F10-SP3-1 - WIP: An exploration into the muddiest points and self-efficacy of students in introductory computer science courses3. Research Work In Progress
1 Florida International University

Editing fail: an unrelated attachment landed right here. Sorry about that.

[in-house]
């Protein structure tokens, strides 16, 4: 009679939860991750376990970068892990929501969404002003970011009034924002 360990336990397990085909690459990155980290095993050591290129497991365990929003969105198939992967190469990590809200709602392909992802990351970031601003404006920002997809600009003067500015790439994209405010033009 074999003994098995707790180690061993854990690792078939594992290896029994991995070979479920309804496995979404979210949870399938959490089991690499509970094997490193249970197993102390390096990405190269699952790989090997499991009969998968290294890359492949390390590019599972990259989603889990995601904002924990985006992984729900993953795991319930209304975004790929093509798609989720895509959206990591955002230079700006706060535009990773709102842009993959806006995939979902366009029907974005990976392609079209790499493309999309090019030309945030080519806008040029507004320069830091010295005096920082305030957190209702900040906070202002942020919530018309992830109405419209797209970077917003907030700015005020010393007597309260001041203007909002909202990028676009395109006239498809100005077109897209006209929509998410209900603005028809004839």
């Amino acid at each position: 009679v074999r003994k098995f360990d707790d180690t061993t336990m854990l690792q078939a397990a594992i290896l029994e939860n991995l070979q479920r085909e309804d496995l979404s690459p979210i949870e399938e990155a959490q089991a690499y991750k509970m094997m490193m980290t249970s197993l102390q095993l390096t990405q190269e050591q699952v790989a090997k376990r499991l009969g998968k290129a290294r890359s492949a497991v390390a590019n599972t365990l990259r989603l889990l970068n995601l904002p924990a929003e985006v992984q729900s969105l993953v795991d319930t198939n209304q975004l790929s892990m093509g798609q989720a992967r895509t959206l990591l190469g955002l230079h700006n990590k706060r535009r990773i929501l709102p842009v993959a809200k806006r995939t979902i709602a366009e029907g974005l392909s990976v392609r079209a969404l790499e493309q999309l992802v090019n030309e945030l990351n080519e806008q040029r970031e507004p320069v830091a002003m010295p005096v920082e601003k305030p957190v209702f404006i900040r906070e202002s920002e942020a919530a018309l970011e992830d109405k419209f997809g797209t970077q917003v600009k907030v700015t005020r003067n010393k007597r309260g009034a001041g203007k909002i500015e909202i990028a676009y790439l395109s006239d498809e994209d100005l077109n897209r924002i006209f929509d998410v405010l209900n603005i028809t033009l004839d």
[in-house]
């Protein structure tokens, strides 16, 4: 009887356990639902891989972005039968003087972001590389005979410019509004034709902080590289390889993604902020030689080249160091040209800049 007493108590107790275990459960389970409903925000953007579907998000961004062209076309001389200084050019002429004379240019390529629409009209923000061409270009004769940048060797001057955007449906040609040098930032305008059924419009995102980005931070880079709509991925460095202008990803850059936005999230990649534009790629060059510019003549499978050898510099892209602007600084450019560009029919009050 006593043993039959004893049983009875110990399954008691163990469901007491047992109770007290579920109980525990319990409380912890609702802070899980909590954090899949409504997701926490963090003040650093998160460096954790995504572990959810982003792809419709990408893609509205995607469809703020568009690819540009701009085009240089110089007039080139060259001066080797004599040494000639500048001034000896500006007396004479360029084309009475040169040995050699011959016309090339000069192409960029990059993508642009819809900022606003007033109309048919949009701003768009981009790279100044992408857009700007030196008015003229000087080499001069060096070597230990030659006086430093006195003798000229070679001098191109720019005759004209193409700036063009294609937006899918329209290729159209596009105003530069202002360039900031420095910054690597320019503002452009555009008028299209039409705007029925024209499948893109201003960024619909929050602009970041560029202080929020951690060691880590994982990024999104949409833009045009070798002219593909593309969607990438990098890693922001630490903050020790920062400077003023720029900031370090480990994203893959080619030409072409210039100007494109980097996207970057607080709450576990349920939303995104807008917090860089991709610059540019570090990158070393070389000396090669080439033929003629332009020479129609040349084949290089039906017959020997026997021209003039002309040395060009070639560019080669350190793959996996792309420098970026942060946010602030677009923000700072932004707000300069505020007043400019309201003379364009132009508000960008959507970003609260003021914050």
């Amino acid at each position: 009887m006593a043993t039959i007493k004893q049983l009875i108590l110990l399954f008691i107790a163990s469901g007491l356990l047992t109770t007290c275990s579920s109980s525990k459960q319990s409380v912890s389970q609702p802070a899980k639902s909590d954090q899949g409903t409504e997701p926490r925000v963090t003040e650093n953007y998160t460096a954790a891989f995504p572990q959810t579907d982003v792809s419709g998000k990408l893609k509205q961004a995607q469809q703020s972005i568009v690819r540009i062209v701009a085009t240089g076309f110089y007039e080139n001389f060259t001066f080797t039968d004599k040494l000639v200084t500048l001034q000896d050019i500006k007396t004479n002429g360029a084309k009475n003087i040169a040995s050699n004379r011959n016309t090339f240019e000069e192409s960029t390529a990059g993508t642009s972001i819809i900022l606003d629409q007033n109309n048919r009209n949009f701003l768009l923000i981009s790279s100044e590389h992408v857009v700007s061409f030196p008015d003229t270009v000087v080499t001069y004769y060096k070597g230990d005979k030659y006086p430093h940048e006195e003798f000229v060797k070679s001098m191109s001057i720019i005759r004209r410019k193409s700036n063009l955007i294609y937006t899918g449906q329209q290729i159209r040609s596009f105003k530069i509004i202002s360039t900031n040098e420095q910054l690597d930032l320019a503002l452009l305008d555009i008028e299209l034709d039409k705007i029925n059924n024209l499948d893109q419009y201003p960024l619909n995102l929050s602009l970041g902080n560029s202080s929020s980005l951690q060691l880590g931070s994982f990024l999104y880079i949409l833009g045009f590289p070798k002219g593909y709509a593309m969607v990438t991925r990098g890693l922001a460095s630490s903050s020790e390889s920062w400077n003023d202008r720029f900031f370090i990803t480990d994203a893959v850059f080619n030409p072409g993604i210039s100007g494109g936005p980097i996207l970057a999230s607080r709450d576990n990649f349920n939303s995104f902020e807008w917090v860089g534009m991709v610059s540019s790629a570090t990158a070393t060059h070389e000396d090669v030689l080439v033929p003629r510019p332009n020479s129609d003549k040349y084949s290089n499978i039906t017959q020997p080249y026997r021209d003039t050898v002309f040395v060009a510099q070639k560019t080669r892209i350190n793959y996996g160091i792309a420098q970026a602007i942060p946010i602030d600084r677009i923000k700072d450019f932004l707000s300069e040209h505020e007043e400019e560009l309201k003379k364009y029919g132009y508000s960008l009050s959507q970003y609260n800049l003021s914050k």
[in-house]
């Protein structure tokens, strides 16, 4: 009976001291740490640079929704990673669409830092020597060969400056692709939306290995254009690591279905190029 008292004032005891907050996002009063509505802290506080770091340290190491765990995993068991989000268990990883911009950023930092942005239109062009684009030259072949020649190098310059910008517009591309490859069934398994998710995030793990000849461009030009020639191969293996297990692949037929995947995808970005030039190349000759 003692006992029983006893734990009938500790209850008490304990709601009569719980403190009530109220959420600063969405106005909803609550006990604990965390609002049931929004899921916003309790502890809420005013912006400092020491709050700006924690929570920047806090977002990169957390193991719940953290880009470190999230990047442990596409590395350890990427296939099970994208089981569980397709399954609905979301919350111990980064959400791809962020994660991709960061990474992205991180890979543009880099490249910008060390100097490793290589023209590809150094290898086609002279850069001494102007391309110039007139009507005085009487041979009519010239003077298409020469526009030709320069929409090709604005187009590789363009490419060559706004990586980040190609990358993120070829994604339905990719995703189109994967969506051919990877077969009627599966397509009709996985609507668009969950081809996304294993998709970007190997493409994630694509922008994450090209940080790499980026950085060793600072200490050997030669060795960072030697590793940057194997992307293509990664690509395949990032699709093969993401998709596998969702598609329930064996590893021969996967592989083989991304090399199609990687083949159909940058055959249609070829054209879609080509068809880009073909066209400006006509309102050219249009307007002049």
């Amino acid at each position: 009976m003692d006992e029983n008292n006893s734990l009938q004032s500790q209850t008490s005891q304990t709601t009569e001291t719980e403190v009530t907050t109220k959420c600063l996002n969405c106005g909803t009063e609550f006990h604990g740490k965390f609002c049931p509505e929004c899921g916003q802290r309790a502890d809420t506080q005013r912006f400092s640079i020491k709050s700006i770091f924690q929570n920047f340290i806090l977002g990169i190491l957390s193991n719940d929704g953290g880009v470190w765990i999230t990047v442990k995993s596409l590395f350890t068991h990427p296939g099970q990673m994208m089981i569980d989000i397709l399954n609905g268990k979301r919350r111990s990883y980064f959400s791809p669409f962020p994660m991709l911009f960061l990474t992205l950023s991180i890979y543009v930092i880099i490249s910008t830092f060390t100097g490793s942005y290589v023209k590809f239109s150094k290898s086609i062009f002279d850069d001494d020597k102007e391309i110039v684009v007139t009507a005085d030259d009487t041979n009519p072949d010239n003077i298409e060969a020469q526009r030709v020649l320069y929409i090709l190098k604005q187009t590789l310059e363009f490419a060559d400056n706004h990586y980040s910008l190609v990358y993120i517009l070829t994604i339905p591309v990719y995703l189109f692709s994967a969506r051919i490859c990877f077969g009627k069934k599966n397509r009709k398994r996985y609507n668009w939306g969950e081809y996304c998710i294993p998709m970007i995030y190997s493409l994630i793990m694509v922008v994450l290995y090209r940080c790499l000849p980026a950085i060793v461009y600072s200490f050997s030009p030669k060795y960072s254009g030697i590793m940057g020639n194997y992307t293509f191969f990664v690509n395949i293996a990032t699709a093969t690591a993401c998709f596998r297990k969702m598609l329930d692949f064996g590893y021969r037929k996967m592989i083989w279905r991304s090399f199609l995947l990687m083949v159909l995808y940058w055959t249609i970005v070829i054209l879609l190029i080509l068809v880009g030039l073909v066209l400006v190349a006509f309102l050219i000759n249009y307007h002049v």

WIP: Computing is pervasive, and it is growing in virtually all sectors of the economy, academic disciplines, and aspects of modern life. The broad opportunities in computing, both in the labor market and for enabling a host of intellectual pursuits, continue to be drivers of increasing enrollments in undergraduate computer science (CS), from both majors and non-majors. While there will probably be fluctuations in the demand for CS courses, demand is likely to continue to grow or remain high over the long term. This growth in demand coupled with students’ desire to find lucrative jobs deemed in demand have resulted in a surge in enrollment globally. One southern public institution is no exception to this surge. Currently, CS enrollment at this university is upwards of 2,500, up from recent years. High enrollment coupled with performance metrics that focus on four-year graduation rates exacerbates the challenges in introductory programming courses that have an average pass rate of the last eleven years of 64% which is below the worldwide average pass rate of 67.7%. It is worth nothing that pass rates vary considerably with lows of 23.1% and highs of 96%. While this university case has managed to increase pass rates from 41% to 64% in the past ten years with the introduction of some variation of active learning and learning assistants, there is still room for improvement. One proposed solution is to identify concepts of difficulty and student misconceptions in introductory programming courses in order to develop targeted interventions for students. With the support of one instructor in summer and fall 2019, we collected data related to the “muddiest point” and self-efficacy via a mobile application link presented at the end of each class. “Muddiest point” is one of the simplest tools to help assess where students are having difficulties. The technique consists of asking students to identify: “What was the muddiest point in [the lecture, discussion, homework assignment, etc.]?” This allows students to provide immediate feedback on what was most challenging in the course that day. With an n=81 this research study used self-efficacy as the theoretical framework to better contextualize students perceptions of self-efficacy in relation to concepts of difficulty and anchored by the performance metric of final grades. Results suggest that 43.2% of students reported a decreased self-efficacy over the course of the semester, 22.2% reported an increase in self-efficacy, and 34.6 % remained neutral. The muddiest point varied from week to week; however, the student-identified muddiest point at mid-term was “loops” and at finals was “files reading and writing.” Capturing the concepts of difficulty over-time provides insight into what concepts require additional time and/or supplemental materials and opportunities to practice complex concepts. Likewise, gathering the snapshots of self-efficacy through out the term allows us to correlate concepts with self-belief and could aid in better course design.